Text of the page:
There is one constant in every person’s life. It’s something that every person can relate to no matter how much he or she may hate it or crave for it to come. A simple six letter word unbiased to gender, race, religion, or age. Change; a tsunami that spreads across our being, erasing all of what was and leading us to the dry land that will serve as a new chapter of our lives.
Most of us aren’t born with the knowledge of what we want to do with the rest of our lives. I certainly did not have a clue what I wanted to do. So, like any ambitious kid I tried a little bit of everything in hopes I could discover a career that would fill my days with excitement. First, I wanted to be an artist because I was better than most of the kids in my class and my imagination ran wild. But, when my hand started to cramp and the markers became too much for my mother’s washing machine I took on the task of becoming a veterinarian. I love all animals because they are sweet and never mean to do anything wrong. I’d accompany my dog to the vet for years, learning all I could from the professionals behind their desk, until it was time to put her down. Suddenly I knew I could not become a vet. Still, science stuck with me throughout the years and I craved to know how everything worked. I took as many science classes as I could in high school, and I decided to major in biology in the hopes of becoming a doctor. The classes were interesting, but mostly hard. I was miserable beyond belief and my favorite topic, human anatomy, couldn’t even lift me from my sorrows. The tests were long and complicated. Everything I learned within the classroom consisted of strict facts with little room to breath.
I began to crave creativity, to form stories and tales so obscure and impossible science could not touch it. Whenever I had a chance, I started to write. First, I wrote poems. They were small and simple with only a couple of verses. Then I wrote short stories filled with outlandish characters and subtle twists in the plot. Finally, I resolved to change my major, for every time I picked up a pencil and started to write, a smile would form on my face and a happiness I never knew when studying science seemed to rise from the pit of my stomach.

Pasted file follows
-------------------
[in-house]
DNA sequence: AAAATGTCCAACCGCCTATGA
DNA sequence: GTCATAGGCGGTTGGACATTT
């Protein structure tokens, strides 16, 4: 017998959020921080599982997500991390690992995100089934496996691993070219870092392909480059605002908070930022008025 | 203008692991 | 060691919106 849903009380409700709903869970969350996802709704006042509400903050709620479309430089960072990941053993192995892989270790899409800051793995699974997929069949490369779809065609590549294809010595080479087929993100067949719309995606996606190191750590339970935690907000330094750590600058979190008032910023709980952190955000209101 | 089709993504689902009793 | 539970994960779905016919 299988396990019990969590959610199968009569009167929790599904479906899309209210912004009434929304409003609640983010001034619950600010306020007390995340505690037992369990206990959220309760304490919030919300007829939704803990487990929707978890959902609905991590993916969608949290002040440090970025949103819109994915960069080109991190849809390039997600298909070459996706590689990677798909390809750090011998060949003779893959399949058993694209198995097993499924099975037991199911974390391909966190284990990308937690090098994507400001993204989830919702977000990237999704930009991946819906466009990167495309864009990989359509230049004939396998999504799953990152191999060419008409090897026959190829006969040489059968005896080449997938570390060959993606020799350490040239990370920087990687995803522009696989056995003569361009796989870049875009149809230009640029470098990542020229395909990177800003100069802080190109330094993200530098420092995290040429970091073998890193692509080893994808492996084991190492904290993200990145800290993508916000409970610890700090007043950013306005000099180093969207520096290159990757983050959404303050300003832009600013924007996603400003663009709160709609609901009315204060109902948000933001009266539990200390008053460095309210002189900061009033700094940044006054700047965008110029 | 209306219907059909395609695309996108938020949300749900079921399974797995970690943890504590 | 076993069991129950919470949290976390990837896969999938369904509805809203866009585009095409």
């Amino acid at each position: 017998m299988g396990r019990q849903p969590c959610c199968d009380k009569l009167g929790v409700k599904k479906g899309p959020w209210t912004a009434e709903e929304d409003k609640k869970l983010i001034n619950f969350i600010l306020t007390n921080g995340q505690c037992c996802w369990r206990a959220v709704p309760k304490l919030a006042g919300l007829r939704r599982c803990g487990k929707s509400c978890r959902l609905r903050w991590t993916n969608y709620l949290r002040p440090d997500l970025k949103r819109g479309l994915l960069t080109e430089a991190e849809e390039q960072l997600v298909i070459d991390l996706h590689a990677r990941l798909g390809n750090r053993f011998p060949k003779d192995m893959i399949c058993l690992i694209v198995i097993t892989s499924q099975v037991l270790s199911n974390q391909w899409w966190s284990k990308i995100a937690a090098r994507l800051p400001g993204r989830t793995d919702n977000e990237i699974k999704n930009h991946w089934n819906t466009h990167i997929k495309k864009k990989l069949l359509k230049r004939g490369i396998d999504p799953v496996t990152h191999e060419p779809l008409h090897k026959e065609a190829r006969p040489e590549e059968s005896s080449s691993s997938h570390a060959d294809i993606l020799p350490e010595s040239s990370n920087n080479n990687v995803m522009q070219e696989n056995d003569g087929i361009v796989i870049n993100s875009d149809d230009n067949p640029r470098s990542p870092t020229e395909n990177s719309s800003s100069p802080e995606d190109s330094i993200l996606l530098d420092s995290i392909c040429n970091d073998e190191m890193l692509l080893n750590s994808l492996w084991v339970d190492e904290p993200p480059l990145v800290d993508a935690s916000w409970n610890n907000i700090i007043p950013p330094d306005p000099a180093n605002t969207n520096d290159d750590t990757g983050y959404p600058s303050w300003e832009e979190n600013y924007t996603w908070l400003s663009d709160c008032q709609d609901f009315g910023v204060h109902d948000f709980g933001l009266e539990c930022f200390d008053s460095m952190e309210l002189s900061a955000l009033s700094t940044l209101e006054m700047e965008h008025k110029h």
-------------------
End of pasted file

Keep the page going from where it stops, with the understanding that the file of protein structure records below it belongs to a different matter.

I called my dad one night and said, “Science no longer suits me. I’d rather die happy and poor than rich and unhappy. I want to be a writer, I wish to write movies.” It took me weeks to find the courage to tell my dad all I was thinking and even more courage to stay on the phone.
“A writer,” he said in a low, questioning voice. After minutes of silence he continued, “It’s your life Ian, as a parent all I can hope for is for you to be happy with choices you make and the changes that occur because of it.” The next day I marched into the English office with a smile that could rival the Cheshire cat and filled out the sheet of paper that would change my major.
Today, I am a junior at Binghamton University. My major is English Rhetoric and I plan to write movies that you, the reader of this blog, may someday watch and bring your kids to. I used to hate change, the very thought of a routine being ruined and changing my day-to-day life used to wreck my dreams and fill my nightmares. Now, I give change the benefit of the doubt and jump into life’s twist and turns with a new outlook. This week, I encourage you to embrace change and not shy away from it. Take the time to look back in your life and try to remember all the good experiences that were caused by one door closing and another opening. Have a wonderful weekend! #InternIan